See what really causes pressure wounds, and what makes Ease cushions so effective against them.

Cutaway diagram of an Ease G100 cushion.


The majority of pressure sores can be attributed to the lack of fresh blood flow to soft tissues, particularly tissue surrounding bony extrusions such as the spine, ischial tuberosities, or coccyx. Our cushions combat the effects by introducing movement.


For decades, one of the best ways to relieve pressure was to regularly “lift and shift” one’s body weight to promote circulation, and the addition of tilt functionality to wheelchairs also aided in weight distribution. Today, our cushions take this concept and, rather than moving the user, move the surface they are sitting on to distribute the pressure using a patented alternating-air system.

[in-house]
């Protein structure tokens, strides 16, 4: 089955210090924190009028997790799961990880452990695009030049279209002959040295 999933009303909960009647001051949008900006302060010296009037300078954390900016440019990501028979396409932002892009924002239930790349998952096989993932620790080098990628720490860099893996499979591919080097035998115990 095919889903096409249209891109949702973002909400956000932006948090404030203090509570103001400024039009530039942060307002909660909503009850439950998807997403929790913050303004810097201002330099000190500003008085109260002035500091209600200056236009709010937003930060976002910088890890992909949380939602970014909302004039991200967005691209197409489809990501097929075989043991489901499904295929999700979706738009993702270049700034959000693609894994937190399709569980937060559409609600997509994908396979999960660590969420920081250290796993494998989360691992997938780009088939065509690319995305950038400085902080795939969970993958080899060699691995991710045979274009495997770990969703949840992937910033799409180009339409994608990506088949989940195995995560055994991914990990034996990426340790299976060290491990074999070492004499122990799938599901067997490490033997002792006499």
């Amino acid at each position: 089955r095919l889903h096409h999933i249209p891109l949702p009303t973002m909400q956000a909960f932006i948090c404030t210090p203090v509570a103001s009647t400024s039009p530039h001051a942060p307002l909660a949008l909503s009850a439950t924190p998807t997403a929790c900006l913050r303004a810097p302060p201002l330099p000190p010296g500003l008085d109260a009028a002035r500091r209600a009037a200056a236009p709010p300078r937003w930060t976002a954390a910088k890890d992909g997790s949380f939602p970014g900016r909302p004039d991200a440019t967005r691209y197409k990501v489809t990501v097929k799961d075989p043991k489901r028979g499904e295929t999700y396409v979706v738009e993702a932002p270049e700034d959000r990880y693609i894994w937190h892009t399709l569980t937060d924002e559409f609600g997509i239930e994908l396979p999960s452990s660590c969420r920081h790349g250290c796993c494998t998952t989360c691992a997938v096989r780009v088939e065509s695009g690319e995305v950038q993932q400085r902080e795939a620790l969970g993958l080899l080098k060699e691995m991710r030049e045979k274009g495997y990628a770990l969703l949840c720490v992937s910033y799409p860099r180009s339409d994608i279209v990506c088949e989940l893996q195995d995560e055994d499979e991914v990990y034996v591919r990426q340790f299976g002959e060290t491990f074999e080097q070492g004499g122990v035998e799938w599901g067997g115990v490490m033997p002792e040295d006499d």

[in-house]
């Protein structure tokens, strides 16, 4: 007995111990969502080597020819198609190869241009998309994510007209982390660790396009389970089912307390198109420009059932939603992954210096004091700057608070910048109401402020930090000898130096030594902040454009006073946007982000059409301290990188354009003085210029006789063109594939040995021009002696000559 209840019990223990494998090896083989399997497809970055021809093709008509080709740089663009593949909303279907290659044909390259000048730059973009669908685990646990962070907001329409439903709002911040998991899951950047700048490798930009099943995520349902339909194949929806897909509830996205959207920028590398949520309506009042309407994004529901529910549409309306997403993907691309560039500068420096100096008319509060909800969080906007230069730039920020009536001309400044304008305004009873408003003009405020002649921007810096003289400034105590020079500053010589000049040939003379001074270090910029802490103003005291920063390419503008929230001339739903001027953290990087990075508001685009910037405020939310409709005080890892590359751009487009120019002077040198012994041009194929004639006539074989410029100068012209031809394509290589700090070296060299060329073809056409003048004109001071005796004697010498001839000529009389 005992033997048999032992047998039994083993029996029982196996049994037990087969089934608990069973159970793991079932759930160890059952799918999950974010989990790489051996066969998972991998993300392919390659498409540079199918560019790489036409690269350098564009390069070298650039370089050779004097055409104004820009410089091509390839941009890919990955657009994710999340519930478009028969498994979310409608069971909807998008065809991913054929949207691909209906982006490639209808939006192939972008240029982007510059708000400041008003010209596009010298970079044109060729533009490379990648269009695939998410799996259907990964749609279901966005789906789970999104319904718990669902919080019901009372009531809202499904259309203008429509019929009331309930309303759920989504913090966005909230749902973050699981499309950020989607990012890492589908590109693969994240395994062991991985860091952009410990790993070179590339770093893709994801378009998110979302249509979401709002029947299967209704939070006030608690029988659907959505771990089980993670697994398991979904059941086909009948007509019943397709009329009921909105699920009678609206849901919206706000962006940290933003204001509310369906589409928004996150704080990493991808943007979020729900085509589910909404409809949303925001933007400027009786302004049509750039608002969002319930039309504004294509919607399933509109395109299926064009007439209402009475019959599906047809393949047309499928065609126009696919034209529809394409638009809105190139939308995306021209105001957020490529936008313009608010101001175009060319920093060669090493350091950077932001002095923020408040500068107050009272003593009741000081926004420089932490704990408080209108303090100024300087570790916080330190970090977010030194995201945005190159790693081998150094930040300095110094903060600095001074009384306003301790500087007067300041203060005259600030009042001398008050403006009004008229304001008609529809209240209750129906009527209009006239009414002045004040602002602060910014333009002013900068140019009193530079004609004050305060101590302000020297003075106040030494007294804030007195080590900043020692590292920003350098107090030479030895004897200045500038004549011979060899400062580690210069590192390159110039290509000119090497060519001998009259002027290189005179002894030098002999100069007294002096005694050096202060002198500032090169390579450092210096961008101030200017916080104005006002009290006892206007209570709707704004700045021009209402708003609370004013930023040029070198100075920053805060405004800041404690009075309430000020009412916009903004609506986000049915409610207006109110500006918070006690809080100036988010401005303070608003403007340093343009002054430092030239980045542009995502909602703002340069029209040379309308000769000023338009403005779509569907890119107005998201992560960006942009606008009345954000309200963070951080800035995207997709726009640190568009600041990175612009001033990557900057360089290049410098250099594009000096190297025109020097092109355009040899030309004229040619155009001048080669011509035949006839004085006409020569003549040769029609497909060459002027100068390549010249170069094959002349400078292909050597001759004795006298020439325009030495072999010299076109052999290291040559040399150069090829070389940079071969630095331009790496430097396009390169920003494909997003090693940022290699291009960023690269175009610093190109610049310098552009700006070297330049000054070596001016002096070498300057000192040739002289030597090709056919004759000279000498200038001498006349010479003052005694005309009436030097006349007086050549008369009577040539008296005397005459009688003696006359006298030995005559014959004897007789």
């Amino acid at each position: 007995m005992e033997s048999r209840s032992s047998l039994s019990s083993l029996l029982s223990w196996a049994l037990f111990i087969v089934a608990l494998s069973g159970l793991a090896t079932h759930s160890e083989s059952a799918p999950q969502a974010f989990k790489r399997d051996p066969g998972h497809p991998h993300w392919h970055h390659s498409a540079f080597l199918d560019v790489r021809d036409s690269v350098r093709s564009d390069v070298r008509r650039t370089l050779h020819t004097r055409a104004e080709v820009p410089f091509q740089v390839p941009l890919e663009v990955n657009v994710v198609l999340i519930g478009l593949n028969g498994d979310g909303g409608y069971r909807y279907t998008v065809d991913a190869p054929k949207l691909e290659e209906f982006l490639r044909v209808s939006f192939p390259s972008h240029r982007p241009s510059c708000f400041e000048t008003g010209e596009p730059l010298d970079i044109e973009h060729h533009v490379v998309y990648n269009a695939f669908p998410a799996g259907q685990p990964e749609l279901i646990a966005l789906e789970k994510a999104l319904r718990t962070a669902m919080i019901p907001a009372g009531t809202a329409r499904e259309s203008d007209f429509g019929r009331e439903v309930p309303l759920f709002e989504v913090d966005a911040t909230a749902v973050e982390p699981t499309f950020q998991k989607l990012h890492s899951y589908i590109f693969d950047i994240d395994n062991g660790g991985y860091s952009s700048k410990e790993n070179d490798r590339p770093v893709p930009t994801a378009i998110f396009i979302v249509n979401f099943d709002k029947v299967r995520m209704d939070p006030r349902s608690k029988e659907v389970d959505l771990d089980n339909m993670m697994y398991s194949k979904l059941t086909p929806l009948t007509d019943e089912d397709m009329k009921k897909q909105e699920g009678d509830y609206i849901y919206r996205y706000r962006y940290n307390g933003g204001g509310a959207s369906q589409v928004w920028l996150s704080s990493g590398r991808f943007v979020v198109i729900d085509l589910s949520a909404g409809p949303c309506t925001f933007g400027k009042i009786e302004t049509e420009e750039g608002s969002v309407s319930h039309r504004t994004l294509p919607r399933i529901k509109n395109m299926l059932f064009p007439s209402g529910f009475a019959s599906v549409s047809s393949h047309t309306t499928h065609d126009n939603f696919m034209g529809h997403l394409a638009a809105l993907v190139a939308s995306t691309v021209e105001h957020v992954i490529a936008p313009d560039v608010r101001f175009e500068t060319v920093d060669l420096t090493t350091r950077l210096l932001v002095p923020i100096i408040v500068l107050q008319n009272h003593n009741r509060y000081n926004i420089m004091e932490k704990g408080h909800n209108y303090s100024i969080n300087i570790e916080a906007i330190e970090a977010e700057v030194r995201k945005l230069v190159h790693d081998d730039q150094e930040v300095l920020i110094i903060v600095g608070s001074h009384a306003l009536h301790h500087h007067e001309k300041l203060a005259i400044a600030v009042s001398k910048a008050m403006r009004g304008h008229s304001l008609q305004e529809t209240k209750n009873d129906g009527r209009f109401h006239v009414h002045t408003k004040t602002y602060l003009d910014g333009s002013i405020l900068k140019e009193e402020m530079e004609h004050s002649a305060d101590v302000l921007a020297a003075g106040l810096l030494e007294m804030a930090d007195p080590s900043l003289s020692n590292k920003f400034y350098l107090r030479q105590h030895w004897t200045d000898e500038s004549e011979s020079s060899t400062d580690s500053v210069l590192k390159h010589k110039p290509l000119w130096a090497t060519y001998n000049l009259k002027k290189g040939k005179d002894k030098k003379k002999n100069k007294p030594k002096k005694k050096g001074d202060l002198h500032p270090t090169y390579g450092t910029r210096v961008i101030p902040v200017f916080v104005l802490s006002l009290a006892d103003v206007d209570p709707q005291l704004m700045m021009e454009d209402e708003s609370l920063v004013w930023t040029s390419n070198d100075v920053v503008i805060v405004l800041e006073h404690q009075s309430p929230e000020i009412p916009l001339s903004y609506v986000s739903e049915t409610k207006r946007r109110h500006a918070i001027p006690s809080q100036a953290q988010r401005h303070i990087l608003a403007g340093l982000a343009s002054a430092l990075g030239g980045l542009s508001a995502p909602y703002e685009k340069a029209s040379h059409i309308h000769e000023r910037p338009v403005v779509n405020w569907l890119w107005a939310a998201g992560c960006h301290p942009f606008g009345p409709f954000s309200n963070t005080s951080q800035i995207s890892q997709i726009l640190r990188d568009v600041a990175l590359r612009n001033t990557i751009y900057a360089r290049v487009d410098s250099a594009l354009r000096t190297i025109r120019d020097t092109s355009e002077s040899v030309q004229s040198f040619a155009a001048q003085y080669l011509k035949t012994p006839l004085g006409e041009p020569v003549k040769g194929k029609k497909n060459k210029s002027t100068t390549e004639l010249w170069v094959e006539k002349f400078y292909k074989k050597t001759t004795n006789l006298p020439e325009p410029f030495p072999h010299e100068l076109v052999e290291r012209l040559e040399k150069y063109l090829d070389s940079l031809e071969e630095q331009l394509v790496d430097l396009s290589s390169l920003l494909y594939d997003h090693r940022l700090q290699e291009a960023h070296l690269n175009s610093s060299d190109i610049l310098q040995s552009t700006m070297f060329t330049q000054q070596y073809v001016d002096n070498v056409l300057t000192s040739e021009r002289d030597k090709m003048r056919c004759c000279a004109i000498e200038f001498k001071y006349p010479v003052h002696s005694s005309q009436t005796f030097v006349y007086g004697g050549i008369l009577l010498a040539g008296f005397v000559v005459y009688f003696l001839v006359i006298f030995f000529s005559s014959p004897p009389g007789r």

The four stages of the Ease pressure management cycle.


The Ease alternating air system starts with two staggered sets of air bladders that run laterally across the cushion (to prevent leaning left or right). A microprocessor-controlled valve regulates the pressure between these bladders, changing the amount of pressure in the respective bladders to create movement under the user. The process inflates the first set of bladders for 3 minutes. After this period the bladders are brought to equal pressure for 3 minutes, creating a “flat” surface. Finally, the 2nd set of bladders inflate and hold for 3 minutes before being brought back to equal pressure, and restarting the cycle.


The alternating movement of the Ease system, combined with up to 70 hours of battery life, makes for an all-day therapy that increases blood flow, and as a result, promotes healing of existing sores, and aids in the prevention of new sores. If you have any questions, feel free to call our toll-free number found at the bottom of the page.


2016 EASE Seating Systems   866-376-1878

Cutaway diagram of an Ease G100 cushion.
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